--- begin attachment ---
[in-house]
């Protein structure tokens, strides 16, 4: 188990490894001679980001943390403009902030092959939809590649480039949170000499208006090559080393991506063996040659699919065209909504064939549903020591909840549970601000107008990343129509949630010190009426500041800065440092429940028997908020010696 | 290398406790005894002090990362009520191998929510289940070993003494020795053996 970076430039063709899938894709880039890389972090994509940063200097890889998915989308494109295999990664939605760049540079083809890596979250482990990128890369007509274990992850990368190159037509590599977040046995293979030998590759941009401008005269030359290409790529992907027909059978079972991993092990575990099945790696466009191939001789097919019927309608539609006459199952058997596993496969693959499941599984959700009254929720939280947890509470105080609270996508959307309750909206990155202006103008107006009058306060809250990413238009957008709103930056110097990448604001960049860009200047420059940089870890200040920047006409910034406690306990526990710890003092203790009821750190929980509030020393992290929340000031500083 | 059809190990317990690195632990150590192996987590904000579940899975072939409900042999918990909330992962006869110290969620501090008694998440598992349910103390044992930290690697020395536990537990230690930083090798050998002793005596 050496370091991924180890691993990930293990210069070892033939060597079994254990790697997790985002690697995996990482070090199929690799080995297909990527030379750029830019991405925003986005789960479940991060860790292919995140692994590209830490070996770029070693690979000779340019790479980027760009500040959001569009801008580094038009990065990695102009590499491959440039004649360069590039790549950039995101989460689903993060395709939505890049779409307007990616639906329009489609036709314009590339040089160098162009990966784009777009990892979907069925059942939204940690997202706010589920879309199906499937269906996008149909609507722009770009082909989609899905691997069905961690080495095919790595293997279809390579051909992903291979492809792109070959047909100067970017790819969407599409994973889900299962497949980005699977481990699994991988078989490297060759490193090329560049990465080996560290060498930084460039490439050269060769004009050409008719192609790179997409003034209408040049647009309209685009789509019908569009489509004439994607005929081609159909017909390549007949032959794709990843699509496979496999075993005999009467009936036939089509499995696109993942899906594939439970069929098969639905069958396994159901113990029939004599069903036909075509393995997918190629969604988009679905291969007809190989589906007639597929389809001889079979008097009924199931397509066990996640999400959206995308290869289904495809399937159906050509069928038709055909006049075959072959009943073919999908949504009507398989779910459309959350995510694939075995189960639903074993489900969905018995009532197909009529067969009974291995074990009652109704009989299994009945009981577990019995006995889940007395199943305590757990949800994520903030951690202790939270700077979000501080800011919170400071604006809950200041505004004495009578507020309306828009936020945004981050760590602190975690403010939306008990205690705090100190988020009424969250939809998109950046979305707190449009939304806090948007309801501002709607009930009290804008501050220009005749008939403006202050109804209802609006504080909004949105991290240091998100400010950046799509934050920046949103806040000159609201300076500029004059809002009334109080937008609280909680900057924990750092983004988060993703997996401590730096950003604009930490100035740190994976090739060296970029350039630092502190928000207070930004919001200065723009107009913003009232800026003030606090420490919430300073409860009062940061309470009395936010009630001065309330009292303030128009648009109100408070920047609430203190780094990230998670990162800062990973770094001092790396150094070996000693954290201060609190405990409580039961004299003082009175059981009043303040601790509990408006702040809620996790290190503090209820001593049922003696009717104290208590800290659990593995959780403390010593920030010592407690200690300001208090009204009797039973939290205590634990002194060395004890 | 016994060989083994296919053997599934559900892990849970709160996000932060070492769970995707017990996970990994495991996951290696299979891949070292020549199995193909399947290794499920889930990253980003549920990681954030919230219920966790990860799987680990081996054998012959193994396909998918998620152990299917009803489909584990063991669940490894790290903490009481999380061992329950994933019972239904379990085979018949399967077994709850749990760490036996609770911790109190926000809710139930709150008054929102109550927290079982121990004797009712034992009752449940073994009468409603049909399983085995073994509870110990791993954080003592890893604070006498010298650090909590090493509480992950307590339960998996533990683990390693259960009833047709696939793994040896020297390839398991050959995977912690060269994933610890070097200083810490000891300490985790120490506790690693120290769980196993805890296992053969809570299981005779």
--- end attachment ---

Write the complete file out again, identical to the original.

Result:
[in-house]
């Protein structure tokens, strides 16, 4: 188990490894001679980001943390403009902030092959939809590649480039949170000499208006090559080393991506063996040659699919065209909504064939549903020591909840549970601000107008990343129509949630010190009426500041800065440092429940028997908020010696 | 290398406790005894002090990362009520191998929510289940070993003494020795053996 970076430039063709899938894709880039890389972090994509940063200097890889998915989308494109295999990664939605760049540079083809890596979250482990990128890369007509274990992850990368190159037509590599977040046995293979030998590759941009401008005269030359290409790529992907027909059978079972991993092990575990099945790696466009191939001789097919019927309608539609006459199952058997596993496969693959499941599984959700009254929720939280947890509470105080609270996508959307309750909206990155202006103008107006009058306060809250990413238009957008709103930056110097990448604001960049860009200047420059940089870890200040920047006409910034406690306990526990710890003092203790009821750190929980509030020393992290929340000031500083 | 059809190990317990690195632990150590192996987590904000579940899975072939409900042999918990909330992962006869110290969620501090008694998440598992349910103390044992930290690697020395536990537990230690930083090798050998002793005596 050496370091991924180890691993990930293990210069070892033939060597079994254990790697997790985002690697995996990482070090199929690799080995297909990527030379750029830019991405925003986005789960479940991060860790292919995140692994590209830490070996770029070693690979000779340019790479980027760009500040959001569009801008580094038009990065990695102009590499491959440039004649360069590039790549950039995101989460689903993060395709939505890049779409307007990616639906329009489609036709314009590339040089160098162009990966784009777009990892979907069925059942939204940690997202706010589920879309199906499937269906996008149909609507722009770009082909989609899905691997069905961690080495095919790595293997279809390579051909992903291979492809792109070959047909100067970017790819969407599409994973889900299962497949980005699977481990699994991988078989490297060759490193090329560049990465080996560290060498930084460039490439050269060769004009050409008719192609790179997409003034209408040049647009309209685009789509019908569009489509004439994607005929081609159909017909390549007949032959794709990843699509496979496999075993005999009467009936036939089509499995696109993942899906594939439970069929098969639905069958396994159901113990029939004599069903036909075509393995997918190629969604988009679905291969007809190989589906007639597929389809001889079979008097009924199931397509066990996640999400959206995308290869289904495809399937159906050509069928038709055909006049075959072959009943073919999908949504009507398989779910459309959350995510694939075995189960639903074993489900969905018995009532197909009529067969009974291995074990009652109704009989299994009945009981577990019995006995889940007395199943305590757990949800994520903030951690202790939270700077979000501080800011919170400071604006809950200041505004004495009578507020309306828009936020945004981050760590602190975690403010939306008990205690705090100190988020009424969250939809998109950046979305707190449009939304806090948007309801501002709607009930009290804008501050220009005749008939403006202050109804209802609006504080909004949105991290240091998100400010950046799509934050920046949103806040000159609201300076500029004059809002009334109080937008609280909680900057924990750092983004988060993703997996401590730096950003604009930490100035740190994976090739060296970029350039630092502190928000207070930004919001200065723009107009913003009232800026003030606090420490919430300073409860009062940061309470009395936010009630001065309330009292303030128009648009109100408070920047609430203190780094990230998670990162800062990973770094001092790396150094070996000693954290201060609190405990409580039961004299003082009175059981009043303040601790509990408006702040809620996790290190503090209820001593049922003696009717104290208590800290659990593995959780403390010593920030010592407690200690300001208090009204009797039973939290205590634990002194060395004890 | 016994060989083994296919053997599934559900892990849970709160996000932060070492769970995707017990996970990994495991996951290696299979891949070292020549199995193909399947290794499920889930990253980003549920990681954030919230219920966790990860799987680990081996054998012959193994396909998918998620152990299917009803489909584990063991669940490894790290903490009481999380061992329950994933019972239904379990085979018949399967077994709850749990760490036996609770911790109190926000809710139930709150008054929102109550927290079982121990004797009712034992009752449940073994009468409603049909399983085995073994509870110990791993954080003592890893604070006498010298650090909590090493509480992950307590339960998996533990683990390693259960009833047709696939793994040896020297390839398991050959995977912690060269994933610890070097200083810490000891300490985790120490506790690693120290769980196993805890296992053969809570299981005779």